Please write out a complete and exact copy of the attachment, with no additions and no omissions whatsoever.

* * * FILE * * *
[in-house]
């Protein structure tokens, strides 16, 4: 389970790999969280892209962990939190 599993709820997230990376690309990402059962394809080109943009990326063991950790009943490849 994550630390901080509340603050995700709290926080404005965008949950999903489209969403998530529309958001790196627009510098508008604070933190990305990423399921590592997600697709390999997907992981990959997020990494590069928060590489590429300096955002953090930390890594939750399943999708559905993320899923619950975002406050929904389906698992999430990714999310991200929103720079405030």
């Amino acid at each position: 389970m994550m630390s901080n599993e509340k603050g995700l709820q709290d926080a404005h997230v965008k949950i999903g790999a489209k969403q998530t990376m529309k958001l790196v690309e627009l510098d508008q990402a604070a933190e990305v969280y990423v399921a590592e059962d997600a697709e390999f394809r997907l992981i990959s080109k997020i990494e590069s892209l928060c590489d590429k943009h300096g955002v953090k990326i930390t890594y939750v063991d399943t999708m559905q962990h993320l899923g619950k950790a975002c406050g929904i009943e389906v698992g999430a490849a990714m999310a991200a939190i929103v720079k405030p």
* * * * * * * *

[in-house]
């Protein structure tokens, strides 16, 4: 389970790999969280892209962990939190 599993709820997230990376690309990402059962394809080109943009990326063991950790009943490849 994550630390901080509340603050995700709290926080404005965008949950999903489209969403998530529309958001790196627009510098508008604070933190990305990423399921590592997600697709390999997907992981990959997020990494590069928060590489590429300096955002953090930390890594939750399943999708559905993320899923619950975002406050929904389906698992999430990714999310991200929103720079405030």
């Amino acid at each position: 389970m994550m630390s901080n599993e509340k603050g995700l709820q709290d926080a404005h997230v965008k949950i999903g790999a489209k969403q998530t990376m529309k958001l790196v690309e627009l510098d508008q990402a604070a933190e990305v969280y990423v399921a590592e059962d997600a697709e390999f394809r997907l992981i990959s080109k997020i990494e590069s892209l928060c590489d590429k943009h300096g955002v953090k990326i930390t890594y939750v063991d399943t999708m559905q962990h993320l899923g619950k950790a975002c406050g929904i009943e389906v698992g999430a490849a990714m999310a991200a939190i929103v720079k405030p």